NEWS: It’s All About Space. Two Regional Efforts Launch to Accelerate Space-Related Startups
A decade ago in the aviation industry, shrinking technology, falling prices and increasing capability meant that for the first time, airlines could completely upgrade air frames every four or five years.
Now this trend is happening in the space industry. There have been more changes in the last six years than in the previous 25.
Reusable rockets, 3D printing, advanced materials and miniaturization of satellites, known as “smallsats” – along with advanced propulsion systems — are making it less costly to both go to space and build satellites.
It wasn’t so long ago that launching a spacecraft could only be done through a sophisticated government program. Last December, the Weiss School in Florida – a middle school – launched its own satellite, proving that the entry barriers to get into space have essentially dissolved.
Add to that a presidential administration that’s bullish about space, and as a result, is spending money on it in a more expedited fashion, and you have the perfect environment for tech and startups focused in this realm.
Bank of America Merrill Lynch recently estimated that the space economy will be worth more than $3 trillion by 2045.
And, in Q3 2018, more than $370 million flowed into the space industry nationally, driven by growth in Series B rounds, according to Space Angels, the leading source of capital for space startups.
Two SoCal endeavors have been established to capitalize on this.
One is Techstars in LA, which has joined with Starburst to create a space-focused accelerator.
The other is the Space Ventures Coalition, a partner of the Alliance for SoCal Innovation.
It’s focused on identifying emerging tech in the space industry.
The Alliance for SoCal Innovation is one of the initiatives to unify the innovation ecosystems of LA, SD and OC, by connecting entrepreneurs to capital and partnerships to accelerate their growth in SoCal.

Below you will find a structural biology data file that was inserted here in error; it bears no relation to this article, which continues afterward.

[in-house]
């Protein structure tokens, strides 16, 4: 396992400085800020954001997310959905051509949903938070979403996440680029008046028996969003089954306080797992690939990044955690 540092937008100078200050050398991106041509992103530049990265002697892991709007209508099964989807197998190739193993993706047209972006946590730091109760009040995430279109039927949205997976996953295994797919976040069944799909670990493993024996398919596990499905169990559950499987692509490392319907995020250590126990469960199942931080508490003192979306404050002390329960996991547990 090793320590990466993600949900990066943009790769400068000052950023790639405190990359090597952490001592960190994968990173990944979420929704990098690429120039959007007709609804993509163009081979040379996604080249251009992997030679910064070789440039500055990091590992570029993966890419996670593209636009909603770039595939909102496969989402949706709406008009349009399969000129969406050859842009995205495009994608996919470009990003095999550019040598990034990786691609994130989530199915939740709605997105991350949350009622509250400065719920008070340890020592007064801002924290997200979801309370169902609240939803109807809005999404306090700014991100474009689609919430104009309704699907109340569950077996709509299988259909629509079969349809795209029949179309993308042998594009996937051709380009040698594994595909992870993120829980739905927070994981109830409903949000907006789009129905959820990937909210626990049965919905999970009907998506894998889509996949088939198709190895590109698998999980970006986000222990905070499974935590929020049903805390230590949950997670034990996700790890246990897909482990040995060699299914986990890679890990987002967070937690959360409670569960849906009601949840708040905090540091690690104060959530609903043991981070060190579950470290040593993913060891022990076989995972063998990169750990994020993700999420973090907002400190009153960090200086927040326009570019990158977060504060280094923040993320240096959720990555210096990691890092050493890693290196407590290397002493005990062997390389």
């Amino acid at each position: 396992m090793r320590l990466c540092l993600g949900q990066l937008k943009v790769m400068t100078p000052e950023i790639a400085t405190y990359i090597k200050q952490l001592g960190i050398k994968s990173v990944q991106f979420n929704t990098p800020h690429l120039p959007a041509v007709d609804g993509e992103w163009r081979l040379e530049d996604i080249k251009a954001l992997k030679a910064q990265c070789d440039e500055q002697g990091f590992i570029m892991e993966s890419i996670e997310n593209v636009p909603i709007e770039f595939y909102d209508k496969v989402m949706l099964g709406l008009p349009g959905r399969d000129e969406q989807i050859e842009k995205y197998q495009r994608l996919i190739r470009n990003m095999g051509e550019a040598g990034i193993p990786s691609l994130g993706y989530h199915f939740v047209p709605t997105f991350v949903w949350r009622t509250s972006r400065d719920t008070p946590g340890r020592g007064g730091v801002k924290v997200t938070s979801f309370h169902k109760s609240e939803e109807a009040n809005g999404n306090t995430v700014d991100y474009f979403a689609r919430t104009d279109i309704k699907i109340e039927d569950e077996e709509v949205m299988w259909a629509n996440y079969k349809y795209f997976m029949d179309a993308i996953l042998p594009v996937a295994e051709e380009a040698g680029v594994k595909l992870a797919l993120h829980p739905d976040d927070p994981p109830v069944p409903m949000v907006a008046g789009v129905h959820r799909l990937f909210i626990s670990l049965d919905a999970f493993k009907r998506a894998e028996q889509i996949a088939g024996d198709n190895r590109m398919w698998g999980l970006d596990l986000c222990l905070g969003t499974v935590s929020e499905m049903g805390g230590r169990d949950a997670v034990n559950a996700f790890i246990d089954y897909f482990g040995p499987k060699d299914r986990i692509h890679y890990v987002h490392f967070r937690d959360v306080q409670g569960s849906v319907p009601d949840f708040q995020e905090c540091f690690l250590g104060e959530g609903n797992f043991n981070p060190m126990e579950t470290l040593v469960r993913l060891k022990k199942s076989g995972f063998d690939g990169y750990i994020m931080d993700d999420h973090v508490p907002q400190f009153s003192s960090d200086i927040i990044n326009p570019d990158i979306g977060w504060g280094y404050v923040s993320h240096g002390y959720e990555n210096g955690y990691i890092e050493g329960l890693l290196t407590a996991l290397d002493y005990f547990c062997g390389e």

About the Accelerator
Techstars runs close to 50 accelerators and programs around the world. The space accelerator will be Techstars’ third in LA, along with its more general program, Techstars LA, and its music accelerator.
“We’re bullish on the tech LA ecosystem, and we’re always looking for categories we think are being disrupted with lots of opportunities to invest in great entrepreneurs,” said Matt Kozlov, managing director of the Techstars Starburst Space Accelerator.
He previously ran Techstars’ healthcare accelerator in partnership with Cedars Sinai. And, he’s invested in more than 30 companies, two-thirds of which are in LA.
Plus, LA has been historically strong in this realm with leaders like Northrop Grumman, Raytheon, and more recently, Space X.
“There’s a lot of engineering talent and great entrepreneurs and VC money in SoCal,” Kozlov said, noting that the VC money has mostly been raised for seed and Series A rounds.
Sponsors of the accelerator include NASA’s Caltech Jet Propulsion Laboratory, (known as JPL), Lockheed Martin, and the U.S. Air Force, with support from the Aerospace Corporation, an LA-based federal lab focused on space technology.
Techstars has already made investments in space tech startups like Slingshot Aerospace, which went through its LA accelerator; as well as Kepler Communications and Skywatch, both with HQ in Toronto.
Slingshot builds next-gen satellite-, aerial- and drone-signal processing AI-powered software. It’s received $8.4 million in funding to date.
Kepler is a satellite communications company that’s received more than $21 million.
SkyWatch provides a digital infrastructure for the distribution of Earth observation data and derived intelligence. It’s raised more than $4 million.